At Rover Engineering, we recently undertook a major project to upgrade our Django version from 1.8 up to 1.11. As a team, we’ve done our share of Django upgrades before. This time however, we were particularly ambitious in upgrading three versions plus dependencies back-to-back with a goal of little to no interruption to the other projects going on in the tech team. (And we were already busy!) A couple months in, things are going pretty smoothly – we’ve managed to successfully land our other big projects, make significant progress, and we’re now about ready to put the final pieces out into production. It used to be a fairly painful process to upgrade, but we’ve definitely learned a few lessons along the way, and made our lives easier with some smart planning. Here are the lessons we’ve learned through this process:
- Ship what you can before you ship the actual upgrade. For us, we use Docker for our dev environment, so we could build with the latest Django version, update our code, then build again with our currently running version to verify compatibility. Try to identify package updates and other changes that are backwards compatible. This will save you the headache of dealing with a gigantic change all at once. It also helps by splitting the gargantuan task of upgrading into much smaller, more manageable pieces. This is of course made easier if you already deploy frequently.
- Take the time to to evaluate if you actually need all your dependencies. Features in some packages may now be present in core Django, or in another package you already require. For us, this was particularly true for projects we’d previously needed to fork because they were no longer maintained. Often, these projects were shortcuts we’d made years ago that we now have the tools to implement in a better way. Your future self will thank you for putting in the work to remove unneeded external dependencies.
- Avoid undocumented features and use the patterns the documentation is giving you. This is less specific to upgrading and in general just a good practice. I’m including it in this list because it becomes very apparent when you’ve broken this rule when you are upgrading your framework. Using an undocumented feature of Django is often a debt you have to pay at upgrade time. Take the opportunity to eliminate these from your code base if you can.
- Tests are your best friend. The work we’ve previously put into writing tests made the upgrade process much easier. With a robust test suite, we were able to get very fast, no-risk feedback on aspects of our system that didn’t work correctly with the upgrade. In our office, we have a beefy machine that happily runs our suite of 21,000 unit tests for us. It would be a very daunting task for any single engineer to know every piece of our system well enough to know if it was doing what it was supposed to. This is where your testing diligence pays off.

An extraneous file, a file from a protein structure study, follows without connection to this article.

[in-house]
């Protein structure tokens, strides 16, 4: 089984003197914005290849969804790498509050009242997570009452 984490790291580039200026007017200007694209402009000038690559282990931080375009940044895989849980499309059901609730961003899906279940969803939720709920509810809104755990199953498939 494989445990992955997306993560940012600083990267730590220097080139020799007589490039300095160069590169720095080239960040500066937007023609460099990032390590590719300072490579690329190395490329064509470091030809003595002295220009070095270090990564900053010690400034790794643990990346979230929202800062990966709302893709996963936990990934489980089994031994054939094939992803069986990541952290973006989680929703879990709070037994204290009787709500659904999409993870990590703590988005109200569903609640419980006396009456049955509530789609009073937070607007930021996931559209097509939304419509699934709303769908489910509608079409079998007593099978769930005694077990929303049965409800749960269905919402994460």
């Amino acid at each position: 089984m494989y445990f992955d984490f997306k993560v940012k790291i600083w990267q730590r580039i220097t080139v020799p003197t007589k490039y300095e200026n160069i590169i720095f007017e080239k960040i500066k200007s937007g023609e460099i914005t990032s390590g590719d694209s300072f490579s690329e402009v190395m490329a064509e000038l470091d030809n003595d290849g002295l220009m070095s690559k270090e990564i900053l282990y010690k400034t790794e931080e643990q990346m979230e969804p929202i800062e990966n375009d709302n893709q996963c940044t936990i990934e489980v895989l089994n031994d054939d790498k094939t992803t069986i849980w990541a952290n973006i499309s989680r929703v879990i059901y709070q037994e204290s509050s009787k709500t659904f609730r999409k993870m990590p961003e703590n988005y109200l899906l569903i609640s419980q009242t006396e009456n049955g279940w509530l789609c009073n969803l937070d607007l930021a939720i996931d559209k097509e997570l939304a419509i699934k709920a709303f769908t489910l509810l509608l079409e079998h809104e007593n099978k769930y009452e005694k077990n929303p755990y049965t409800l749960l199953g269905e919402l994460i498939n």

- Involve members across the tech team in the upgrade process. Since no one person can know everything there is to know about your app, make sure to involve those that have specific knowledge of all the various nooks and crannies. This helps ensure you’re looking at the right thing and making sure there aren’t going to be any hidden surprises later on. Involving other engineers also has the bonus of sharing the new features and patterns to the team as a whole and getting teams excited about the new tools they have available to them.
- Set aside time to keep your ear to the ground for issues after shipping. In my experience, no matter how thorough you are, there’s always something. If you’ve put in the work, it’s very likely minor. For me, I like to keep tuned in to what’s going on with customer facing teams so I can respond quickly to anything that is not working like it should. You should also use this time to document what you’ve done, field questions about the changes, and reflect on what was most painful and why. There’s almost certainly a way to make it even smoother next time.
There are no doubt lots of other things to keep in mind for when it’s time to upgrade – every code base will be different and every engineering team will be different. For Rover, these are the things that have helped us get through the pain that comes with upgrading your framework. For those of you considering upgrading, with some work and careful planning, I can say that we made it very successfully to the other side.
Rachel Tobin is a Software Engineer at Rover.com. Her team is focused on robustness, scalability, and developer productivity at Rover. She has three adorable cats. This blog post was originally written for the DjangoCon 2017 Blog. We hope to see you in Spokane! 🐶